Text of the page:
NIK Amlizan Mohamed, the new chief executive of the Armed Forces Fund Board (LTAT), sits in her new office adorned by gifts from her ex-colleagues at Retirement Fund Inc (KWAP) when she left her job to head for new responsibilities at LTAT.
Hanging on the wall behind her desk is a huge portrait of Arabic words that translate to “Almighty God, Give Me Ease”, which is among a sprinkling of objects placed throughout her office.
The meaning of the words carry significance to the task ahead for her. Nik Amlizan’s job is not easy and will require a complete overhaul in how the fund operates.
Change is inevitable, but for LTAT, it is a rarity. For the first time over the past 36 years, the RM10bil pension fund has changed its chief executive officer (CEO).
The former chief investment officer (CIO) of KWAP took over the helm of LTAT in October last year from Tan Sri Lodin Wok Kamaruddin, who had helmed the top post in LTAT since 1982.
Nik Amlizan, who started at LTAT in October last year, has over 20 years of experience in equity investment under her belt. She felt the job at LTAT was one that she could not pass up on, and appears energetic and driven in explaining her plans to transform LTAT to make the fund more sustainable in deriving its income.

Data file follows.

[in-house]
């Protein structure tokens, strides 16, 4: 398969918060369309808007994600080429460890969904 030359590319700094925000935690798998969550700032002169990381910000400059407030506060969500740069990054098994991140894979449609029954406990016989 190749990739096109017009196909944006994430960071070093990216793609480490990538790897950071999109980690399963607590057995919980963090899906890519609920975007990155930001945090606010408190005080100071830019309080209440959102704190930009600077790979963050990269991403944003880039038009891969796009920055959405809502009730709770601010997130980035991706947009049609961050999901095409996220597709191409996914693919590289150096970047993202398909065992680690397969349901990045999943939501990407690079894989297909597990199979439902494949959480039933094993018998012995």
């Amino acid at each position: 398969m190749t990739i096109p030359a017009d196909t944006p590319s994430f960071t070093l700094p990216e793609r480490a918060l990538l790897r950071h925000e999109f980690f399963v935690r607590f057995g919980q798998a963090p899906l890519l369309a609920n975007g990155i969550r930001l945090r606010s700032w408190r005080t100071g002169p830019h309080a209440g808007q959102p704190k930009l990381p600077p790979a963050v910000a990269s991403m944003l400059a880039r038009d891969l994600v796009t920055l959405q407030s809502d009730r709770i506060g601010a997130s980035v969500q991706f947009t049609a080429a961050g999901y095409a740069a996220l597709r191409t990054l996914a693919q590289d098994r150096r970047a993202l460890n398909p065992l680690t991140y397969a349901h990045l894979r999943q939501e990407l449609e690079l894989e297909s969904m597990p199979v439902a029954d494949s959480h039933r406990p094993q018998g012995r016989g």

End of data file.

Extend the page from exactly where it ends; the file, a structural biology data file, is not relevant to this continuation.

For LTAT, the diversification of its investment portfolio would be a historical change, as it has long been known as an equities investor with much of its exposure in having controlling stakes in a handful of companies.
Shockingly, Nik Amlizan reveals that LTAT has very little exposure in the fixed-income market and that 60% of the fund’s investment is in the equity market.
“Almost 28% of our AUM (assets under management) is in the Boustead group alone, and yes, we are looking at ways to balance this portfolio,” she says, adding that the fund is looking to invest in more listed companies.
“We need to be agile enough to move in line with the market. I’m bullish on the market for the long term, so I need to get LTAT ready when the opportunity comes,” she adds.
At present, LTAT has invested in around 30 companies on Bursa Malaysia and aims to spread its resources to 50 companies.
For the sake of comparison, the Employees Provident Fund (EPF), which has RM814bil in AUM, has invested 50.53% of its money in fixed income and 41.6% in equities. Meanwhile, KWAP, a RM145bil fund, has invested 46% in fixed income and 40% in equities.
Nik Amlizan’s challenge is like trying to change tyres while the car is moving